Looking beyond the Highway is an examination of road history and roadside attractions specific to the South. Focused in part on numerous aspects of the material culture landscape of the Dixie Highway, the essays consider the politics of roadbuilding, roadside entertainment, the buildings and businesses one might encounter along the road, and regional adaptations to the needs and desires of rthern tourists. Following the Dixie Highway from southern Illiis to Florida with sidetrips down other southern roads, the essays cover a wide variety of subjects, many of which will resonate with anyone who has ever lived in or vacationed in the South: Harrison Mayes's Get Right With God signs; the park-and-pray craze of outdoor drive-in church services; the rise and demise of brick highways; the fierce political battle over the route of the Dixie Highway; beach music and the evolution of motel architecture in Myrtle Beach; Florida's early tourist towers; and the commercial development of Tennessee caves as tourist attractions. Covering a landscape that includes Tennessee, Georgia, North Carolina, Florida, Mississippi, Indiana, Virginia, Arkansas, Ohio, Kentucky, Alabama, and Illiis, the anthology shows that there was and still is a distinctive southern culture and how roads have influenced that culture. As lively as they are diverse, the articles provide a solid background for understanding roadside ephemera that have disappeared or are quickly disappearing. Ranging from the serious to the light-hearted and including descriptions of American road and roadside icons to kitsch, the book will appeal to anyone with an interest in road history and roadside architecture.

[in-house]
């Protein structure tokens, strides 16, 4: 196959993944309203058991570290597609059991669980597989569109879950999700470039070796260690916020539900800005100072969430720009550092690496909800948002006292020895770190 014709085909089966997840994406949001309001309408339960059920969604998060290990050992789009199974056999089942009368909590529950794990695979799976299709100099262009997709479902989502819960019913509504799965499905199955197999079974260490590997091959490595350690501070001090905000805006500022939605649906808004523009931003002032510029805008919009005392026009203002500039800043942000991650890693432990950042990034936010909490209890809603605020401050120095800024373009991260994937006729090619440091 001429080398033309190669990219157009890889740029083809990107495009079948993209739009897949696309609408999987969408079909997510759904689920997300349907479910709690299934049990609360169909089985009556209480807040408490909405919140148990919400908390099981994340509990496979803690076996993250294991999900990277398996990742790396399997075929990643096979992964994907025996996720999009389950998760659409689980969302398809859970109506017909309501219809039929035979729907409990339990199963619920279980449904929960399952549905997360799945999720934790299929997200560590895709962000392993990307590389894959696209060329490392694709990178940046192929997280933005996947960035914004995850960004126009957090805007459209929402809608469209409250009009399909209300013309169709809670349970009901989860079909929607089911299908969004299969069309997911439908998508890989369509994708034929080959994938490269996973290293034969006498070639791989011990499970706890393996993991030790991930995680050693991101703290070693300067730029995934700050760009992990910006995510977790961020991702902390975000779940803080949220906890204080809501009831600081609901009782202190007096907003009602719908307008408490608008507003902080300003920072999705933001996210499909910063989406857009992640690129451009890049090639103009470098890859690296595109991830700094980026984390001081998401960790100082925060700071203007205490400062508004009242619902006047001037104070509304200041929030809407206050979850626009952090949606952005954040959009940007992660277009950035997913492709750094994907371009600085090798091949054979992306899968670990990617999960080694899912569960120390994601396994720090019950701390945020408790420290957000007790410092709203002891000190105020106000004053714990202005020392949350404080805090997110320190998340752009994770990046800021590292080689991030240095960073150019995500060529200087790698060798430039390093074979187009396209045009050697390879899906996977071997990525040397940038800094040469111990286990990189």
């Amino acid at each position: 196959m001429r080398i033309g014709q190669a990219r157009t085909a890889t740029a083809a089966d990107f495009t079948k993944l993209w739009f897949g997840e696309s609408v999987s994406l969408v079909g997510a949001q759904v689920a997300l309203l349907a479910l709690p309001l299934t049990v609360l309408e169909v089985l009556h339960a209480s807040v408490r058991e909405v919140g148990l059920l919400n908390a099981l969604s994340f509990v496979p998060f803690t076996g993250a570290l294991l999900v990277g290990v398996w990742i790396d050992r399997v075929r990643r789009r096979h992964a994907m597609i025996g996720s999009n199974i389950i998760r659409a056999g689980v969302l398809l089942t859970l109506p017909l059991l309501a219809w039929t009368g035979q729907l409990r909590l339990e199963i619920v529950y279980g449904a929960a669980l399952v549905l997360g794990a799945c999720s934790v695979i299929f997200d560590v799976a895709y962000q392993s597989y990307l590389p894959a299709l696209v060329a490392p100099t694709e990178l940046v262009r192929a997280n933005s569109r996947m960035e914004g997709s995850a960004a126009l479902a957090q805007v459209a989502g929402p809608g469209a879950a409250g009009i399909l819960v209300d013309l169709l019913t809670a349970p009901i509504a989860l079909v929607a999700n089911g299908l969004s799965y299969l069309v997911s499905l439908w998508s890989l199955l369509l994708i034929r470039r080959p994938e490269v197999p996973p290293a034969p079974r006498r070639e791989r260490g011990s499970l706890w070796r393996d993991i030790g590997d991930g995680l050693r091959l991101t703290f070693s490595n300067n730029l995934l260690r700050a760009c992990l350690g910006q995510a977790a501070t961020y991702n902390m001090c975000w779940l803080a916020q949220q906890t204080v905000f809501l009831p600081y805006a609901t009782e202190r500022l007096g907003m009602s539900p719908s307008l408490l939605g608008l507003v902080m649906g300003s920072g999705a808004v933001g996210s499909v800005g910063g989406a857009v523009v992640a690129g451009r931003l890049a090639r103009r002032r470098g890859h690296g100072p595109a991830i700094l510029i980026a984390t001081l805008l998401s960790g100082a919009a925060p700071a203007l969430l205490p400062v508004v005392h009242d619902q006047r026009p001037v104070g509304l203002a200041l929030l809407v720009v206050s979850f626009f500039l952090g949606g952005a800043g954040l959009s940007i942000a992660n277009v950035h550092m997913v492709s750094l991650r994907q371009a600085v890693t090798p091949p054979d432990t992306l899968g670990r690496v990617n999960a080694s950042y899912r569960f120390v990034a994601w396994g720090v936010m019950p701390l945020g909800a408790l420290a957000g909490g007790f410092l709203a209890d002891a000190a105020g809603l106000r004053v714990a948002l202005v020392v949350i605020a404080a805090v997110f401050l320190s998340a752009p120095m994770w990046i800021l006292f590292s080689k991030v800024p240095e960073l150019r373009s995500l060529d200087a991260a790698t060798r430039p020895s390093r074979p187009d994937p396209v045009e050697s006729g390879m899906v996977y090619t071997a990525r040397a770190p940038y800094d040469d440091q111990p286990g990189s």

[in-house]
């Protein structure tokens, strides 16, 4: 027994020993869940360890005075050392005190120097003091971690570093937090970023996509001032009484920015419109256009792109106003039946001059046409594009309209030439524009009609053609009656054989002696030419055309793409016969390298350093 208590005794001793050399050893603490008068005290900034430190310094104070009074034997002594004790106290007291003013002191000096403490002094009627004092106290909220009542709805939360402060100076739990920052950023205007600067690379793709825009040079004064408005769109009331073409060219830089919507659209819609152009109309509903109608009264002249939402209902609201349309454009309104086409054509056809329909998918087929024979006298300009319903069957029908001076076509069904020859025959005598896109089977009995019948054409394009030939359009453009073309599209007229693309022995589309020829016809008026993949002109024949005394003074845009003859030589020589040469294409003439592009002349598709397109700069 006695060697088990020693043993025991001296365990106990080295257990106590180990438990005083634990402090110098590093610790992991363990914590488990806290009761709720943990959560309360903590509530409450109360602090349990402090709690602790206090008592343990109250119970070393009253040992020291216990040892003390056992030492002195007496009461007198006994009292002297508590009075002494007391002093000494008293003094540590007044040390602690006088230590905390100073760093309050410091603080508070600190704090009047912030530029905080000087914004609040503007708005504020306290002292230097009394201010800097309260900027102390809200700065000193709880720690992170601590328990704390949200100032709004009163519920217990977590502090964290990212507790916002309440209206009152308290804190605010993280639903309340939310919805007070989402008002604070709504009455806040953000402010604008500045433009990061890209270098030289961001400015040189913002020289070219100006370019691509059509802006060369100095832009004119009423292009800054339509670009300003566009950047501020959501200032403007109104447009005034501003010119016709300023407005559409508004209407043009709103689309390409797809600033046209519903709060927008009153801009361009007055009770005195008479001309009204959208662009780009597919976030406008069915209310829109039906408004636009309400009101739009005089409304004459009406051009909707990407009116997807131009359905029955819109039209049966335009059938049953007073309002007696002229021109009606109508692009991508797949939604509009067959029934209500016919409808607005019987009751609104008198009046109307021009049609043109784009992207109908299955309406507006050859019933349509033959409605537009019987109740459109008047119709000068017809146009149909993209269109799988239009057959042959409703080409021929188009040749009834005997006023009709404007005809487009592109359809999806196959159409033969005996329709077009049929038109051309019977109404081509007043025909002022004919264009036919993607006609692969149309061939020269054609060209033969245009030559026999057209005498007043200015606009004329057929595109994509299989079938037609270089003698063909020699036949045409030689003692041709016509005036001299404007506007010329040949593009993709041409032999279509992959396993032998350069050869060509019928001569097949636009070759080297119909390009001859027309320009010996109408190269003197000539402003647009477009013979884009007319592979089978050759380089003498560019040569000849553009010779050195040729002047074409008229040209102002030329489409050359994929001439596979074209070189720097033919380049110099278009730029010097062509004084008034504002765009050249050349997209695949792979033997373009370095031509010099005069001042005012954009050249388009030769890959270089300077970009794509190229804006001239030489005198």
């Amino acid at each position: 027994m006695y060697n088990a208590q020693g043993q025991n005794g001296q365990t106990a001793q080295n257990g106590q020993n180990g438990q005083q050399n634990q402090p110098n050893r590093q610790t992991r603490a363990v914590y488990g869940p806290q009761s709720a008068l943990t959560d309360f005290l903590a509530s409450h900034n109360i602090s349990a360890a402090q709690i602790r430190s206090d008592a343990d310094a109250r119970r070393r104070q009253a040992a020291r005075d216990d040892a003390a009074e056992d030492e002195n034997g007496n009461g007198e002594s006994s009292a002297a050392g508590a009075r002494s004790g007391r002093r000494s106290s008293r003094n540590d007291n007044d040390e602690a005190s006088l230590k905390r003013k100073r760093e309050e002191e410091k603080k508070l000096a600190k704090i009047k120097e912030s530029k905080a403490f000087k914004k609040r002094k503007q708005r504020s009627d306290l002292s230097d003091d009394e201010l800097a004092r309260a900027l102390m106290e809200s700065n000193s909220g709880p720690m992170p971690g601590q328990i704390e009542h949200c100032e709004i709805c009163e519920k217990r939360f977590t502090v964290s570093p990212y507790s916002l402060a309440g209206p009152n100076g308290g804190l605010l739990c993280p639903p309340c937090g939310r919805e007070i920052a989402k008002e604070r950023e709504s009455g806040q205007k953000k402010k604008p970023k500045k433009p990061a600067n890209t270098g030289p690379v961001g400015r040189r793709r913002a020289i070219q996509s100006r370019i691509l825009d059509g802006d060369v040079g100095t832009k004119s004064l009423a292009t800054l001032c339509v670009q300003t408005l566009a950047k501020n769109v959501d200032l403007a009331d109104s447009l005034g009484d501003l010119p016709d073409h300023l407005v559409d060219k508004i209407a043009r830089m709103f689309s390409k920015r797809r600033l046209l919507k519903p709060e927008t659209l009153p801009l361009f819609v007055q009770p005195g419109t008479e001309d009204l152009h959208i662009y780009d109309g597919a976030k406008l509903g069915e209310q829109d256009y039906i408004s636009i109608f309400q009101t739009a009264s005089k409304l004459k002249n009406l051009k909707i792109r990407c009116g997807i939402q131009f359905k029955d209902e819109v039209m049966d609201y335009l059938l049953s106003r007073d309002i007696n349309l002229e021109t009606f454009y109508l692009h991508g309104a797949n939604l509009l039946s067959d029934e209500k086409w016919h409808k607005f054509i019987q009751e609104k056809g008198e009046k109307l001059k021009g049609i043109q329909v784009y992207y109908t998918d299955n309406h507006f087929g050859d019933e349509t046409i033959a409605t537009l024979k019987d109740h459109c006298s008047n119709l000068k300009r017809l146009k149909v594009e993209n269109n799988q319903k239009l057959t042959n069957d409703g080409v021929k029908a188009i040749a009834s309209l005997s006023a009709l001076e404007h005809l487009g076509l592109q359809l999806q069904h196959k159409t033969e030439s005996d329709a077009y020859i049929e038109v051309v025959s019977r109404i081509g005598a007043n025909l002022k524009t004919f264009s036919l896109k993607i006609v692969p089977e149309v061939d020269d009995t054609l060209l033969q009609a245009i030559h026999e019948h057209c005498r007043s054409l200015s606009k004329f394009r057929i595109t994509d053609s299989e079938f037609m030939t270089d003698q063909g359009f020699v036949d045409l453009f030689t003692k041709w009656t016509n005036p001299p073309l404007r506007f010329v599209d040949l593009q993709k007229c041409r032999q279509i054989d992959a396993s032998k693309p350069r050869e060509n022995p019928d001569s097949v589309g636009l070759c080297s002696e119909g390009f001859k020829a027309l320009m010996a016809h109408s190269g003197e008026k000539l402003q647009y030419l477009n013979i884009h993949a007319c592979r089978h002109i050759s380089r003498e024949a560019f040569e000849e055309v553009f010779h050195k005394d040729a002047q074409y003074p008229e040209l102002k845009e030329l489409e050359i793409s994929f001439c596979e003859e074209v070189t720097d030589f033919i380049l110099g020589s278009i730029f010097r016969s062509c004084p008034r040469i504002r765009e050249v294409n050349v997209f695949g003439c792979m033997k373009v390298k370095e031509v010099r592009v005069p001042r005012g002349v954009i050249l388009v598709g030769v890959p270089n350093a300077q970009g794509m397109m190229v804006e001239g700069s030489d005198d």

Claudette Stager is historic preservation specialist for the Tennessee Historical Commission and vice-president and a former board member for the Society for Commercial Archaeology.Martha Carver is historic preservation manager at the Tennessee Department of Transportation. Her articles have appeared in the Society for Commercial Archaeology Journal and Tennessee Conservationist.